This week LGBTQIA sectoral groups came together week to mark Holocaust memorial week and lay wreaths at The Belfast Cenotaph. The group were welcomed to Belfast City Hall by Lord Mayor Kate Nicholl and speakers included Adam Murray, Community Development Manager of CaraFriend, Professor William Spurlin from Brunel University, Aisling Twomey, Policy and Advocacy Manager of The Rainbow Project and Martine Hanna, Chair of Here NI.
Lesbian and gay life in Germany began to thrive at the beginning of the 20th century with Berlin in particular seen as one of the most liberal cities in Europe. There was a number of lesbian and gay organisations, cafés, bars, publications and cultural events taking place.
Nazi conceptions of race, gender and eugenics dictated the Nazi regime’s hostile policy on homosexuality. The repression and discrimination targeted towards the LGBTQIA community started within days of Hitler and the Nazis coming to power.
On 6 May 1933, the Nazis violently looted and closed Magnus Hirschfeld’s Institute for Sexual Science. This centre acted as an important public venue for Berlin lesbian, gay, bisexual and transgender life. They closed the centre, looted the collection and burnt it out on the streets.
Unknown numbers of German Gay men and Lesbians fled abroad, and others entered into marriages in order to appear to conform to Nazi ideological norms, experiencing severe psychological trauma.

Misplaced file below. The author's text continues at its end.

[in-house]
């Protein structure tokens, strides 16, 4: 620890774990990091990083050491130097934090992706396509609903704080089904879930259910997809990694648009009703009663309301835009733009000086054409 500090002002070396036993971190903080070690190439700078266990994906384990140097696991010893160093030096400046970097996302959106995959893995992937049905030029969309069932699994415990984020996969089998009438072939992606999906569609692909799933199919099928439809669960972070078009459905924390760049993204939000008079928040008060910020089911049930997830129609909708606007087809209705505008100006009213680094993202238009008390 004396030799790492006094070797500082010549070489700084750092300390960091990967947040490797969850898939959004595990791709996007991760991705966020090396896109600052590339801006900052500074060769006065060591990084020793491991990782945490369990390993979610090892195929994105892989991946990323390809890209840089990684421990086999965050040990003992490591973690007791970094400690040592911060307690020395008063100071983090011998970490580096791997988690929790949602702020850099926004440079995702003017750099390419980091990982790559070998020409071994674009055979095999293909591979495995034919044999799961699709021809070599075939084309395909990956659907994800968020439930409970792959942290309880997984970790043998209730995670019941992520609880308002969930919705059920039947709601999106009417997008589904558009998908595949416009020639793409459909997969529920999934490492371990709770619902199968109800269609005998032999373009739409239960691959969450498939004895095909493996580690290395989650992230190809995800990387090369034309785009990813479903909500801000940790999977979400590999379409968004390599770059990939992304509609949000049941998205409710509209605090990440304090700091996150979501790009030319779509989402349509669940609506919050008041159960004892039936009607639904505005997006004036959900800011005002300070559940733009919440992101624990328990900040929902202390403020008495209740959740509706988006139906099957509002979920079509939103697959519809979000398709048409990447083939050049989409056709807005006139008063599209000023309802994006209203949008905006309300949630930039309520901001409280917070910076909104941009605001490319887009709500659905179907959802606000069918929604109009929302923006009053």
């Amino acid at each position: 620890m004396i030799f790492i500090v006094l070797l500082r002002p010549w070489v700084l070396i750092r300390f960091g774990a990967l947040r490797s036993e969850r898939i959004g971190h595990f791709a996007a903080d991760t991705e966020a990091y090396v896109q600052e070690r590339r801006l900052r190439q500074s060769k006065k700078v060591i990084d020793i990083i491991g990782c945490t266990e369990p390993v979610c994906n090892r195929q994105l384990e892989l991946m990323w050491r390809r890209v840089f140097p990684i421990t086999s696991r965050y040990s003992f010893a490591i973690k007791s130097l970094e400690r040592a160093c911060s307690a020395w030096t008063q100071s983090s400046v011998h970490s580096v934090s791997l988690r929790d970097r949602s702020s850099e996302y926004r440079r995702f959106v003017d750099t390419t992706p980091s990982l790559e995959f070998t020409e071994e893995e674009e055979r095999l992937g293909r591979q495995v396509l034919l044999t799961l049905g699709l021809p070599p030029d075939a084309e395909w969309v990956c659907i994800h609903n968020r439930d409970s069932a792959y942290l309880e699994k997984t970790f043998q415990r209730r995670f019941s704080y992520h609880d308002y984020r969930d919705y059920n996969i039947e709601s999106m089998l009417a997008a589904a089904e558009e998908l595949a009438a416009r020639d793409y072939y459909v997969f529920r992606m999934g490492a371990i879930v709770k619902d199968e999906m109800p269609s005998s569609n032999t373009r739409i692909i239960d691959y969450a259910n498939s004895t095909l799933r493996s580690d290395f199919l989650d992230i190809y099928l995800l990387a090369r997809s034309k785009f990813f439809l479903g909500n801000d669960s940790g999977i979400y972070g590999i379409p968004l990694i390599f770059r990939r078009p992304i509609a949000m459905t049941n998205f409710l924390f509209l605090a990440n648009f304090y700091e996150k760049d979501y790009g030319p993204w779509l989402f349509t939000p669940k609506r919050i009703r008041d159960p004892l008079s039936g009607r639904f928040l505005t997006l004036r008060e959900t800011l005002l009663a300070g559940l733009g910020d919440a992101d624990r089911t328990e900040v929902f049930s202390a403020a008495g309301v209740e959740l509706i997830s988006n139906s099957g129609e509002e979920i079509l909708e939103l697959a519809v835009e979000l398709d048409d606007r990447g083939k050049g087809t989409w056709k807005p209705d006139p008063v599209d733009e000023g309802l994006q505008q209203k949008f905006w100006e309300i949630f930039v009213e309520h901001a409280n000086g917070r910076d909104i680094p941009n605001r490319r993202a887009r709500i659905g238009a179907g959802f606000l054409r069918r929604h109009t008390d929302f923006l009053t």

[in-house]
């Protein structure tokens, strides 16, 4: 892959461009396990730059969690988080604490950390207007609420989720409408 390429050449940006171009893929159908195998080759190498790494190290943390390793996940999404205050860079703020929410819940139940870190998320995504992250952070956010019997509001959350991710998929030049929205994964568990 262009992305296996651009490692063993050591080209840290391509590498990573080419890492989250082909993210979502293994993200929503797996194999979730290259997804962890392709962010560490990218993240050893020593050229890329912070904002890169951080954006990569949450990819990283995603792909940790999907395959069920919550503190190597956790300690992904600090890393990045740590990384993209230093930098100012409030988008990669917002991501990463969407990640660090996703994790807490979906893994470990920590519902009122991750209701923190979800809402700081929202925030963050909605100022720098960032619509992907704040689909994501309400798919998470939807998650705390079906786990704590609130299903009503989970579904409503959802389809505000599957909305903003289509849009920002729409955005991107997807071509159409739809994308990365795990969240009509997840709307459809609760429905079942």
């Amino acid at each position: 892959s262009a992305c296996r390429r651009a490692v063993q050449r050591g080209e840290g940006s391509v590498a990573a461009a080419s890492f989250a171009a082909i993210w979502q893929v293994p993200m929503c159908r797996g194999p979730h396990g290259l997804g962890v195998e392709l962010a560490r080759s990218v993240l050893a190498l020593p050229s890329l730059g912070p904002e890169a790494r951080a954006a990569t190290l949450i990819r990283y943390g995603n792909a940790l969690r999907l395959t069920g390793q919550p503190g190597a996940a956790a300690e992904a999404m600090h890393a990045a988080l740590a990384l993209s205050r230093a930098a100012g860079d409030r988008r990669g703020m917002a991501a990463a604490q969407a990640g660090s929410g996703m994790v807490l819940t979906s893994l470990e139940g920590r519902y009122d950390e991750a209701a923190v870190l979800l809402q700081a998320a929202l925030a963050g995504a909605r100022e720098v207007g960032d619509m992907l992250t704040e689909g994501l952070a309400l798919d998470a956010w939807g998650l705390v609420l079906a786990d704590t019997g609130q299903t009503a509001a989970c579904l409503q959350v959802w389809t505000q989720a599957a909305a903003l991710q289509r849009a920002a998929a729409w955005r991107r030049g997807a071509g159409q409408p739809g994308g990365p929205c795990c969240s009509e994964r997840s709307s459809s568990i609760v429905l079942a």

The discrimination was put into legislation by the Nazi’s with the revision of Paragraphs 175 and 175a of the German criminal code with the intent of expanding the range of criminal offences to encompass any contact between men, either physical or in form of word or gesture, that could be construed as sexual; and strengthening penalties for all violations of the revised law. Lesbianism was not included in this legislation, they were subsequently not targeted in the same way as gay men. However, Lesbians suffered the same destruction of community networks as gay men and often were not able to play roles in public life or work.
An estimated 10,000 -15,000 men who were accused of homosexuality were deported to concentration camps.
Just as Jews were forced to identify themselves with yellow stars, gay men in concentration camps had to wear a large pink triangle. There was also Brown triangles were used for Romani people, Red for political prisoners, green for criminals, blue for immigrants, purple for Jehovah’s Witnesses and black for “asocial” people, including prostitutes and lesbians.). This year for the first time we have included a black triangle in our flower wreath at the Belfast LGBTQIA Holocaust memorial event.
Pictured Left to Right – Professor William Spurlin from Brunel University and Lord Mayor Kate Nicholl, Belfast City Council
Many men in the camps died from exhaustion, others were castrated and some were subjected to gruesome medical experiments. Collective murder actions were undertaken against gay detainees, exterminating hundreds at a time. But after the war the suffering continued, the Allies chose not to remove the Nazi-amended Paragraph 175. Neither they, the new German states nor Austria would recognise homosexual prisoners as victims of the Nazis – a status essential to qualify for financial reparations. Indeed, many gay men were taken from camps and sent to prison to continue to serve their prison sentences.
We take the opportunity each year to mark the passing of those who were lost and those who survived this horrific time in our history.